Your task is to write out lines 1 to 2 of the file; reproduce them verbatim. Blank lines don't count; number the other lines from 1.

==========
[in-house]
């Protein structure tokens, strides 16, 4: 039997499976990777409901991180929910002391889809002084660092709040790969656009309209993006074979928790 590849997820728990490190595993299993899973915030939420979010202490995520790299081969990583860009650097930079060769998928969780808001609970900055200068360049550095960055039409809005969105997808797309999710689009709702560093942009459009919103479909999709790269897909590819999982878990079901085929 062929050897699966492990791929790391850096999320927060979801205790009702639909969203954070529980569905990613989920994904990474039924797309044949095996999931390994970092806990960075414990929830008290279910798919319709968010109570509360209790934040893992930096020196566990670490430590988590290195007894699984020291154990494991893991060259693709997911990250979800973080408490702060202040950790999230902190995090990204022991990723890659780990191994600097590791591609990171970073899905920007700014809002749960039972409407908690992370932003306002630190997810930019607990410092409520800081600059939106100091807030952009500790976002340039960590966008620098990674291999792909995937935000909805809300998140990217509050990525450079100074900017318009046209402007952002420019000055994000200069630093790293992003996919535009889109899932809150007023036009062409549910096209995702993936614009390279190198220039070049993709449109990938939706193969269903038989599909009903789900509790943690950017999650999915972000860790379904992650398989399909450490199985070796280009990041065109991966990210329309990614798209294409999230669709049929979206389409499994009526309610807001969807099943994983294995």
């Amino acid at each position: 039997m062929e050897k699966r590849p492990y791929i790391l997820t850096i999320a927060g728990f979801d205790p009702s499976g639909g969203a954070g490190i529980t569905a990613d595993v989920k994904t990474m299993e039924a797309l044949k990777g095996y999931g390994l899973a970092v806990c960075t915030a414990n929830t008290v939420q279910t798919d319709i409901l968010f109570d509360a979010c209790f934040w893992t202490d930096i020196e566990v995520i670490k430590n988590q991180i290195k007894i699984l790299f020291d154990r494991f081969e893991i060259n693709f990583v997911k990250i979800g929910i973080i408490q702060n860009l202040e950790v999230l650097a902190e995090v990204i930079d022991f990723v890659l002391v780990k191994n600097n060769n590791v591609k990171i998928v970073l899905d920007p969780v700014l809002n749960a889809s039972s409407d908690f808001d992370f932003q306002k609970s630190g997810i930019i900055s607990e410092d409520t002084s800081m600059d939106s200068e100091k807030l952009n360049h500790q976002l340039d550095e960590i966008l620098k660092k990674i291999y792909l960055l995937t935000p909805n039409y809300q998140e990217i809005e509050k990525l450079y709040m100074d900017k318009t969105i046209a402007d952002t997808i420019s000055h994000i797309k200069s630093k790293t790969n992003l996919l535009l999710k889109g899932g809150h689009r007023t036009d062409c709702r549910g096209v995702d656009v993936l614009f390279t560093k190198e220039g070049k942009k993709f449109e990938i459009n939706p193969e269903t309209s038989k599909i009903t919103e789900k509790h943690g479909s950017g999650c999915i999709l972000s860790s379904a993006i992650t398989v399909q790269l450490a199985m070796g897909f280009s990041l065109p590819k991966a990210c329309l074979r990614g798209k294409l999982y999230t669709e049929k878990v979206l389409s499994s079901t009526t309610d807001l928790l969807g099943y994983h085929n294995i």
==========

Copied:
[in-house]
């Protein structure tokens, strides 16, 4: 039997499976990777409901991180929910002391889809002084660092709040790969656009309209993006074979928790 590849997820728990490190595993299993899973915030939420979010202490995520790299081969990583860009650097930079060769998928969780808001609970900055200068360049550095960055039409809005969105997808797309999710689009709702560093942009459009919103479909999709790269897909590819999982878990079901085929 062929050897699966492990791929790391850096999320927060979801205790009702639909969203954070529980569905990613989920994904990474039924797309044949095996999931390994970092806990960075414990929830008290279910798919319709968010109570509360209790934040893992930096020196566990670490430590988590290195007894699984020291154990494991893991060259693709997911990250979800973080408490702060202040950790999230902190995090990204022991990723890659780990191994600097590791591609990171970073899905920007700014809002749960039972409407908690992370932003306002630190997810930019607990410092409520800081600059939106100091807030952009500790976002340039960590966008620098990674291999792909995937935000909805809300998140990217509050990525450079100074900017318009046209402007952002420019000055994000200069630093790293992003996919535009889109899932809150007023036009062409549910096209995702993936614009390279190198220039070049993709449109990938939706193969269903038989599909009903789900509790943690950017999650999915972000860790379904992650398989399909450490199985070796280009990041065109991966990210329309990614798209294409999230669709049929979206389409499994009526309610807001969807099943994983294995």